1. By Providing Food
    With consumers pushing for social responsibility, ground campaigns are a frequent response. The intention of these programs is to provide aid, such as food and water, directly to those in need. Notable companies have launched major campaigns that do exactly that.
    Kraft Heinz Company set a goal to provide one billion meals by the year 2021. By doing so, Kraft Heinz Company has shown a company priority for social responsibility. Given the impact on global poverty of so many donated meals, the situation is a true win-win.
  1. By Empowering Women
    A branding focus toward social responsibility marketing can provide unique benefits to women. Consumers have pushed companies toward sourcing their products in a socially-responsible way. With increased attention on sourcing, programs to hire women and offer products made by women in developing nations have emerged.
    Coca-Cola launched an initiative to hire five million women by 2020. In the age of social responsibility marketing, this is hardly out of the ordinary for a company to do.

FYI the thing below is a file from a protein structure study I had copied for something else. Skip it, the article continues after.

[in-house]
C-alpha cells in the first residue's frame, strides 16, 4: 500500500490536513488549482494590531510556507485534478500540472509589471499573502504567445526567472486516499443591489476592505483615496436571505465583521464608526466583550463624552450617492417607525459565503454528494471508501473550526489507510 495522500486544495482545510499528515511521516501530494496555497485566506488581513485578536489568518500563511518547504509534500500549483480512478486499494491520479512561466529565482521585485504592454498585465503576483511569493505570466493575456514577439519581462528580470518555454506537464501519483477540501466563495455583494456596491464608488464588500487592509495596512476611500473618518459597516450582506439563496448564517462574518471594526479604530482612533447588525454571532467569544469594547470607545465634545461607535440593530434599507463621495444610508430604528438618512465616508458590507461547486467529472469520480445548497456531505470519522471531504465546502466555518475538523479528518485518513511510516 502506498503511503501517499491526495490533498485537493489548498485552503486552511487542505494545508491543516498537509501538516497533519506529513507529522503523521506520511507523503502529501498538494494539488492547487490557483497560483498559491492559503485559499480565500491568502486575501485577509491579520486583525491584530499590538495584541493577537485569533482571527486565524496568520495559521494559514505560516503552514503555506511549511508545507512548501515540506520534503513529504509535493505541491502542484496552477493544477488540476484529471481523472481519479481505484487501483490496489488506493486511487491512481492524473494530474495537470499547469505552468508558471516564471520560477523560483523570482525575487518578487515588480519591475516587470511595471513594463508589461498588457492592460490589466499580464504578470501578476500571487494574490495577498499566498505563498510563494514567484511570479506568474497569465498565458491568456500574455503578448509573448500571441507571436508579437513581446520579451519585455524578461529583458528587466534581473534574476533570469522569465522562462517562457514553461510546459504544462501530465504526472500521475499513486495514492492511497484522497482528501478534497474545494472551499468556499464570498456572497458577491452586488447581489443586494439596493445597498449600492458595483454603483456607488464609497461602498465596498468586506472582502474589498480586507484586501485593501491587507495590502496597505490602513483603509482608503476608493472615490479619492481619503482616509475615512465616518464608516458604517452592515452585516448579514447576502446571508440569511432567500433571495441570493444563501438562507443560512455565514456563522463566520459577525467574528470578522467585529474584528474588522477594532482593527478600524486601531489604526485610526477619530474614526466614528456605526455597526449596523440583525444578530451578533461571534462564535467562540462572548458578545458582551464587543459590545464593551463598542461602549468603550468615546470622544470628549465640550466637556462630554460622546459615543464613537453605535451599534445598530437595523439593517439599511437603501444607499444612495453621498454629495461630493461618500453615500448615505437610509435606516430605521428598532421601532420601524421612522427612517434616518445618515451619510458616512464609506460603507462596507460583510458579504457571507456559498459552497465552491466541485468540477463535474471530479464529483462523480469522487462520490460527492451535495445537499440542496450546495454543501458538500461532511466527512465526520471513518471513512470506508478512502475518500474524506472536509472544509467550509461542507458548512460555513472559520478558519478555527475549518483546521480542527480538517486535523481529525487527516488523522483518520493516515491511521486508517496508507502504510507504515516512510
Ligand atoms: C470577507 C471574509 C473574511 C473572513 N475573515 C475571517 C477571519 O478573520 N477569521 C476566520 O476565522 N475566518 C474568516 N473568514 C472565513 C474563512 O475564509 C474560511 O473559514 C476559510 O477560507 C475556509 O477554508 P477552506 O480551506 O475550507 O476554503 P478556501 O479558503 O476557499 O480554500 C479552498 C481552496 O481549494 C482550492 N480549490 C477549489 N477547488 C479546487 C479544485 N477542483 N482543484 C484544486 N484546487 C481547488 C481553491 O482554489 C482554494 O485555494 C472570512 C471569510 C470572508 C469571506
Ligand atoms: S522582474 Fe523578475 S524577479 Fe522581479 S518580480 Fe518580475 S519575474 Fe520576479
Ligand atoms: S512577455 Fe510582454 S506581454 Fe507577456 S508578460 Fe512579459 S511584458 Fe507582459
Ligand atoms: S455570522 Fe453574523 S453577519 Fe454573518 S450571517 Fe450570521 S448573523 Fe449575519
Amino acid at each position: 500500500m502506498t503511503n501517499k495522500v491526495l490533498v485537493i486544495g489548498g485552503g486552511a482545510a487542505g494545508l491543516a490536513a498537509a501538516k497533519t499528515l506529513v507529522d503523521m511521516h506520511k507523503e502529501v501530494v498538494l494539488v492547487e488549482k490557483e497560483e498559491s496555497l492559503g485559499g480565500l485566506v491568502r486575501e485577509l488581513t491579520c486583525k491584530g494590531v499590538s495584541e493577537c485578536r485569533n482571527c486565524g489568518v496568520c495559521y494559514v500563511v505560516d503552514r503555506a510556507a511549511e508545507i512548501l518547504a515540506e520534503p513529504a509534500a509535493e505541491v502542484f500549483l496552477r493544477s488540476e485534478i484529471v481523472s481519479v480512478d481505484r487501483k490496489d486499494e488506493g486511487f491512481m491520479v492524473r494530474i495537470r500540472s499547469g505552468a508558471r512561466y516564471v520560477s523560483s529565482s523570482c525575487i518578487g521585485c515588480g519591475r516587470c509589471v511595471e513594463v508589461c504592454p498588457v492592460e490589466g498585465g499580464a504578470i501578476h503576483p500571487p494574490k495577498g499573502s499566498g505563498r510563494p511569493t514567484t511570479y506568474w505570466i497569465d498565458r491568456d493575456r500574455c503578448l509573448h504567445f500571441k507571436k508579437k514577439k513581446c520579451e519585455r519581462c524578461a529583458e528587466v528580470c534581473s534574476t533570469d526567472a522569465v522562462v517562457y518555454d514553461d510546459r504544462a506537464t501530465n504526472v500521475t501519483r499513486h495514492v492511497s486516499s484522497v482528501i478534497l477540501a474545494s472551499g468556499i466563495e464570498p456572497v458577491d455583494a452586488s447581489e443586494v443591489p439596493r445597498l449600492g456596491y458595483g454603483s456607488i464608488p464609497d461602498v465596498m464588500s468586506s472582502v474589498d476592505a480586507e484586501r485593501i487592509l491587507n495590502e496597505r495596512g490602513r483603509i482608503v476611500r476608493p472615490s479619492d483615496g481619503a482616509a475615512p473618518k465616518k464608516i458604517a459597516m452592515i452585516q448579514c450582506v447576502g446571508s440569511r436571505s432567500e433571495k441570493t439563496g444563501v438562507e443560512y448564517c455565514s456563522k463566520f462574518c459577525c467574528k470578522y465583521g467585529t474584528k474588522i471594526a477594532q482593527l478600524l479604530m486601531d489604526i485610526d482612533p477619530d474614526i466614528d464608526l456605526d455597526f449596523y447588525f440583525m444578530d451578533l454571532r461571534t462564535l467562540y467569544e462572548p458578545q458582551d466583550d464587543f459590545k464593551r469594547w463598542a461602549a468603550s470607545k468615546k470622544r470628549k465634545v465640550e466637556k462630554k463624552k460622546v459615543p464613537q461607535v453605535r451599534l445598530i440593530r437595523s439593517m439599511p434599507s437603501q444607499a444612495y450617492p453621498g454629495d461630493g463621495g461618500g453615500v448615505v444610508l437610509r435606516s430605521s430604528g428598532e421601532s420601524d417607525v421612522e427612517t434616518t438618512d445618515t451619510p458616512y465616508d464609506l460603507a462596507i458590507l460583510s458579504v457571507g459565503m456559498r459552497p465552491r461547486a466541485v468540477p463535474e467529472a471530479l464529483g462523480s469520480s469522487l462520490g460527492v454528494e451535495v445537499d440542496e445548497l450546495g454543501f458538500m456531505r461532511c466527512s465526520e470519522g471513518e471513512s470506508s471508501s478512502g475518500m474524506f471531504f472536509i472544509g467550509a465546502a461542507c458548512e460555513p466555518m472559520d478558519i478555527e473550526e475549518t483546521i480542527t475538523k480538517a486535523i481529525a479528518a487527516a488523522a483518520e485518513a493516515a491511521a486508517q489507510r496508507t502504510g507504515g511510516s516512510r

1. By Helping at the Corporate Level
    Besides helping those in need, SRM helps companies be successful. A company that is socially-responsible can use social responsibility to connect with consumers. By helping improve global conditions, a company creates positive brand associations. These positive brand associations are critical to customer loyalty. With people placing high importance on social responsibility, that loyalty is essential.
  1. By Preserving the Environment
    Changing consumer preferences push companies toward behaviors that help the environment. In practice of implementing an SRM strategy, making products has changed. Processes have become better for the environment and produce fewer pollutants.
    Beyond socially-conscious production materials, basic operations have become better for the environment too. A focus on minimizing waste and maximizing resources has emerged. Recycling and conservation have become standards, not perks. For the environment, this push is long overdue.

On the whole, social responsibility marketing has changed the way companies do business. Consumers continue to demand better practices from companies, and companies are listening.

– Robert Stephen

Photo: Wikimedia Commons